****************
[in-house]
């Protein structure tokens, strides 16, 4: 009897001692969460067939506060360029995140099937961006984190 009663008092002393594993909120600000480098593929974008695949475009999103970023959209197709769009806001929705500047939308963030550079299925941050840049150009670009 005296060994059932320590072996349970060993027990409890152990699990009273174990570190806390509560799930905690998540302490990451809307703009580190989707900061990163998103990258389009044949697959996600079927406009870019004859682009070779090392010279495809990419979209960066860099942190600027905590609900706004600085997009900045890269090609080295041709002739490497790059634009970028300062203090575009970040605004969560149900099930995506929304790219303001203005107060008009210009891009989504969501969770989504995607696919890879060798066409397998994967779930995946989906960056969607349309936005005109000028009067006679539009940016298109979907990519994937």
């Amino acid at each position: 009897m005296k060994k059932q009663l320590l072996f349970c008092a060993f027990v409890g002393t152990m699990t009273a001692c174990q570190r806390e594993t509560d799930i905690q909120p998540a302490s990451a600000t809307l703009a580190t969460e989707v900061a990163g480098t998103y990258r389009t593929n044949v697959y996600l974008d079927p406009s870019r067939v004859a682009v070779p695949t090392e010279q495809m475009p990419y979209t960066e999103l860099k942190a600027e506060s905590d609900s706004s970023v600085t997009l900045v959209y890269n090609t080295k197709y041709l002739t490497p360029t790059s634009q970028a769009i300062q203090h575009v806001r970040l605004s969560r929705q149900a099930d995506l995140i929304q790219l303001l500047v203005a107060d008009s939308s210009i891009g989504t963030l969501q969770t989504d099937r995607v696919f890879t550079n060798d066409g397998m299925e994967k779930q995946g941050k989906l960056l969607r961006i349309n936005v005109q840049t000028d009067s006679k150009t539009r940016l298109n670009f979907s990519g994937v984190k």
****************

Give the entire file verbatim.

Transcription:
[in-house]
């Protein structure tokens, strides 16, 4: 009897001692969460067939506060360029995140099937961006984190 009663008092002393594993909120600000480098593929974008695949475009999103970023959209197709769009806001929705500047939308963030550079299925941050840049150009670009 005296060994059932320590072996349970060993027990409890152990699990009273174990570190806390509560799930905690998540302490990451809307703009580190989707900061990163998103990258389009044949697959996600079927406009870019004859682009070779090392010279495809990419979209960066860099942190600027905590609900706004600085997009900045890269090609080295041709002739490497790059634009970028300062203090575009970040605004969560149900099930995506929304790219303001203005107060008009210009891009989504969501969770989504995607696919890879060798066409397998994967779930995946989906960056969607349309936005005109000028009067006679539009940016298109979907990519994937």
């Amino acid at each position: 009897m005296k060994k059932q009663l320590l072996f349970c008092a060993f027990v409890g002393t152990m699990t009273a001692c174990q570190r806390e594993t509560d799930i905690q909120p998540a302490s990451a600000t809307l703009a580190t969460e989707v900061a990163g480098t998103y990258r389009t593929n044949v697959y996600l974008d079927p406009s870019r067939v004859a682009v070779p695949t090392e010279q495809m475009p990419y979209t960066e999103l860099k942190a600027e506060s905590d609900s706004s970023v600085t997009l900045v959209y890269n090609t080295k197709y041709l002739t490497p360029t790059s634009q970028a769009i300062q203090h575009v806001r970040l605004s969560r929705q149900a099930d995506l995140i929304q790219l303001l500047v203005a107060d008009s939308s210009i891009g989504t963030l969501q969770t989504d099937r995607v696919f890879t550079n060798d066409g397998m299925e994967k779930q995946g941050k989906l960056l969607r961006i349309n936005v005109q840049t000028d009067s006679k150009t539009r940016l298109n670009f979907s990519g994937v984190k």